Former Gages Lake special education worker used ‘excessive force’ on children: police
Nicholas Izquierdo, 30, was arrested Oct. 25 and charged with six misdemeanor counts of reckless conduct, according to the Lake County sheriff’s office.
A former special education worker at a north suburban school has been charged with using “excessive force” with children on multiple occasions.
Nicholas Izquierdo, 30, of Waukegan, was arrested Friday and charged with six misdemeanor counts of reckless conduct, according to a statement from the Lake County sheriff’s office.
Izquierdo is accused of injuring four students while working as a paraprofessional at Gages Lake School for the Special Education District of Lake County, the sheriff’s office said.
The parents of a 7-year-old child enrolled at the school contacted authorities to report an injury on May 19, according to the sheriff’s office. During the “excessive force” investigation, several other parents came forward with similar reports.
The school’s website describes Gages Lake School as a “public elementary therapeutic day school for early childhood through sixth grade students who have significant emotional and behavioral needs.”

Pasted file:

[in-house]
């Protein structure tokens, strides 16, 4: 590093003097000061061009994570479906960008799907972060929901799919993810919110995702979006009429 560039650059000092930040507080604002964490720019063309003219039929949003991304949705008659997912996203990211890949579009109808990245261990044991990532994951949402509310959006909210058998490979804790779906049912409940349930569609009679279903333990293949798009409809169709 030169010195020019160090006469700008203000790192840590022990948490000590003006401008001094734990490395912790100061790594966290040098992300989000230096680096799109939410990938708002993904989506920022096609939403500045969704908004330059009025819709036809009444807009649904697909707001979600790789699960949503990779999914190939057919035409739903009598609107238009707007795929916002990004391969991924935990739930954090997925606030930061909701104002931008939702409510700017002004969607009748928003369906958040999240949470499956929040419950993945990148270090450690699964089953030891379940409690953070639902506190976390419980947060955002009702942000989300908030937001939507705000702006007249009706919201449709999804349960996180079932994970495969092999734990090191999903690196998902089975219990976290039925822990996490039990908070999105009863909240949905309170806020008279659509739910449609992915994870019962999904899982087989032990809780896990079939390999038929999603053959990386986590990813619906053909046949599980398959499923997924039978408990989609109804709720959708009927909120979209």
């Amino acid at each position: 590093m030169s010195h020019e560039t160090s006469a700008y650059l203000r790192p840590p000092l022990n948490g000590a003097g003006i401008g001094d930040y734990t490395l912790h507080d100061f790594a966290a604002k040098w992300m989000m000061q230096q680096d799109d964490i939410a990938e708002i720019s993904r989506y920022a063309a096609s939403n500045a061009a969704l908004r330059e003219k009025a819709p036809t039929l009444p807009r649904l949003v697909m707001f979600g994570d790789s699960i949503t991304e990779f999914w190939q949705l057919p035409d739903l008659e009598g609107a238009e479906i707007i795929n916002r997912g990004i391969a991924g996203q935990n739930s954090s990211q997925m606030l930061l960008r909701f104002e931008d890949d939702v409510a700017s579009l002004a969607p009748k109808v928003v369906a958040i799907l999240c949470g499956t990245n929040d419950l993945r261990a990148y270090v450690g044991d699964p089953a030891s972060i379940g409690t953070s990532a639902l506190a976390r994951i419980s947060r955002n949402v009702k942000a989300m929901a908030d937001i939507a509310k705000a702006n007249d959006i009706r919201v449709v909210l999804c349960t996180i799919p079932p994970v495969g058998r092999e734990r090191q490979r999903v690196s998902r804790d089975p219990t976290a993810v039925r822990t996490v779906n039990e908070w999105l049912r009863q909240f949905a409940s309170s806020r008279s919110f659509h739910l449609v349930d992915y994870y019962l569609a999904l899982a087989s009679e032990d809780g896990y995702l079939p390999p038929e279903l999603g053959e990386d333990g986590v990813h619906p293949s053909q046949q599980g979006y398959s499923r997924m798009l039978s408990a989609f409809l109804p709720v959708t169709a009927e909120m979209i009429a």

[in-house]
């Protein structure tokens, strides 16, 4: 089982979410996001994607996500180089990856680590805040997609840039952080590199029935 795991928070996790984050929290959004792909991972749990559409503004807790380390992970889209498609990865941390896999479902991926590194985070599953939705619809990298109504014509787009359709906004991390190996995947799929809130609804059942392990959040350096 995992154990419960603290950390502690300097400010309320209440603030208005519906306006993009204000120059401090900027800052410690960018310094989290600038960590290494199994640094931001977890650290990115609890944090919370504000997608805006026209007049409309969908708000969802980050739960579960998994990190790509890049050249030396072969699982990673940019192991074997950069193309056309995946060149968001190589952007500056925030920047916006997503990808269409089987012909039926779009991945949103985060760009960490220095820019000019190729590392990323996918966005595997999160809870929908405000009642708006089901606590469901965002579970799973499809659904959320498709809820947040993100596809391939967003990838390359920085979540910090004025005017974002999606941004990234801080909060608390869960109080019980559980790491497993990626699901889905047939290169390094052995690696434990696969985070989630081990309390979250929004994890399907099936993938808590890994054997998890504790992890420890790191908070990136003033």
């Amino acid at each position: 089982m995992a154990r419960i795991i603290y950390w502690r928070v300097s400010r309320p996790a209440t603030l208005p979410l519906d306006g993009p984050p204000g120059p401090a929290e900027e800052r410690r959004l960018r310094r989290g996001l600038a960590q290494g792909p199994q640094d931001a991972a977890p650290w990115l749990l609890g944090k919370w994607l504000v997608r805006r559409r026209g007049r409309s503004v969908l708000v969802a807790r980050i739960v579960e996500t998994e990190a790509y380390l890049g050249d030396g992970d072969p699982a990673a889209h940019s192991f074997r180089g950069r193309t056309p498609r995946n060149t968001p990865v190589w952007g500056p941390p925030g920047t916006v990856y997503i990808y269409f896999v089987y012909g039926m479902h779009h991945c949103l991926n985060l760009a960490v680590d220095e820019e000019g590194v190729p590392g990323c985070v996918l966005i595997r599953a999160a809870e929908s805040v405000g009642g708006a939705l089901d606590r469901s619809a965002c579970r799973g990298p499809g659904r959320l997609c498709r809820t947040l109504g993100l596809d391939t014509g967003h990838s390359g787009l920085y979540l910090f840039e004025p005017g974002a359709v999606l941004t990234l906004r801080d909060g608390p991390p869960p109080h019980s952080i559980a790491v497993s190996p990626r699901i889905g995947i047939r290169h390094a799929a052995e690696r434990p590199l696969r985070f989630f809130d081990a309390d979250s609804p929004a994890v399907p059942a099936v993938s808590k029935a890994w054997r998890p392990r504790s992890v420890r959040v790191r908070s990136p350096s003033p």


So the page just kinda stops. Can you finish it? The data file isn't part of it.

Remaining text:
While school employees are authorized to use a “physical restraint” hold on students to de-escalate emotional outbursts, investigators learned “Izquierdo did not use proper techniques and acted recklessly on six separate occasions that led to children receiving minor injuries,” the sheriff’s office said.
He is accused of grabbing one child by the leg and causing the child to fall to the ground and grabbing another child’s arm and twisting it, authorities said. He also allegedly pushed or pulled other children, causing them to fall down or hit walls.
In a letter to parents, SEDOL Supt. Valerie M. Donnan wrote that Izquierdo no longer works for the district and has not been at the Gages Lake campus since the initial report was made on May 19.
SEDOL reported the matter to police and the Illinois Department of Children and Family Services and launched its own internal investigation, which included “the review of hundreds of hours of videotape from the time-out intervention room at Gages Lake,” Donnan wrote. The district also provided refresher training on crisis prevention and restraint protocols to staff.
“We deeply regret the behavior we observed by Mr. Izquierdo and the heartache it has caused for these students and parents,” Donnan wrote. “His actions are inconsistent with the professionalism and integrity of the rest of our experienced, dedicated and compassionate staff who work tirelessly to help our students manage their extensive social-emotional needs and develop their academic skills.”